Breathe Like a Redwood Tree

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Breathe
like a redwood tree, my friend.
Fill yourself up
with the forest’s whispering, green exhale
and breathe like the oldest tree. 

If you have forgotten how, as I did, in the wake of great sorrow,
rest your cheek against its ancient, craggy trunk and listen. 

Listen to the stories of a thousand years of watching
clouds caressed by dancing branches.

Listen to the songs of a thousand years of
mockingbirds’ travel tales, spotted owls feeding their babies,
bull elk bugling and overseeing the herd rustle down for the night.

Listen to the memories of hot sun and cool mist and drought’s thirsty longing;
and fires that burn the tree hollow but do not smother its breath,
fires that pop open seeds to germinate and repopulate the forest floor.

Listen to the angels who tiptoe through portals of fallen trees
that still breathe and feed their forest family
through roots holding hands underground with all the trees in the forest,
nutrients and messages passing hand over hand, root to root,
weaving and growing one vast organism,
one
bodhisattva
forest.

Listen.
This tree has breathed a thousand years of changing seasons,
watched generation after generation of four-leggeds, winged ones,
and those who walk upright like you
come and go,
inhale and exhale,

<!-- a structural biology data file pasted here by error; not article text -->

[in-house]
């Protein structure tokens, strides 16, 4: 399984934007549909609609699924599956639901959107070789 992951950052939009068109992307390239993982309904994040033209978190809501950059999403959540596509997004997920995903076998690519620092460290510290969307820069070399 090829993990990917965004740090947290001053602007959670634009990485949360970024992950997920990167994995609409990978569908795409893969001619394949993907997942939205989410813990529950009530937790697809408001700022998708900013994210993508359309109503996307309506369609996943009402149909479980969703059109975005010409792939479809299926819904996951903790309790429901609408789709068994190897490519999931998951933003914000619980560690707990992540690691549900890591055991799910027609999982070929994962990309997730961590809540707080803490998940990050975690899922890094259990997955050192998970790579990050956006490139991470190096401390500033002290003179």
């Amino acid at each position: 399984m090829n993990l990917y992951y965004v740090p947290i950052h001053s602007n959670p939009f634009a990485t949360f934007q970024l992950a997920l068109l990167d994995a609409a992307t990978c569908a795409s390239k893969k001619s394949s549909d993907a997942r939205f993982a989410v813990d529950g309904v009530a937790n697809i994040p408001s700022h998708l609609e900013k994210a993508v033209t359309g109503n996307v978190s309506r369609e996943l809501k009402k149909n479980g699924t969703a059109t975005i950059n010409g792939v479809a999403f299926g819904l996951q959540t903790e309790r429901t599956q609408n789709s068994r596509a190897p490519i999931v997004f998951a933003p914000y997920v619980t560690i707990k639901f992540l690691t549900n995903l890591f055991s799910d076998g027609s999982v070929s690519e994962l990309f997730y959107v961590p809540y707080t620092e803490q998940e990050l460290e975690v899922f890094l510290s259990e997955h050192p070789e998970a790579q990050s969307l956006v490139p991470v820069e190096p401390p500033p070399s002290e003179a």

as the clouds dance into mist and the sun burns through
and again, repeat, inhale, exhale;
watched them grow and love and die and
feed their beloveds from the breath of their own bodies
and the spirit that lives in the breath. 

Through it all, the so muchness and the everything,
the ancient tree watches and listens, loves and grows, and
breathes
as patient and simple as the moon.

Listen, my friend.
You can breathe like that –
one breath, in and out,
one moment, here and now. 

Simply
allow
breath
into
your
broken
heart
with
ease
like
light.
Allow light
to seep
to the rooty tips of your toes
planted in deep, dark earth
and to rise to the tippy ends of your branchy fingers
gently brushing clouds from your eyes.
Allow the filling, the filling up,
allow the light, the lightening,
allow the inhale
and the space between
and the exhale,
as subtle as the tree’s true name.
Allow the light to breathe you.

 

 

Melanie Phoenix

Melanie Phoenix loves magic, language, trees, and dogs. She lives in Santa Rosa, California, with her adorable wife, Golden Retrievers, and cat. In addition to her day job training healthcare employees, she writes and posts a haiku every day, and she and her dogs are collaborating on writing a memoir.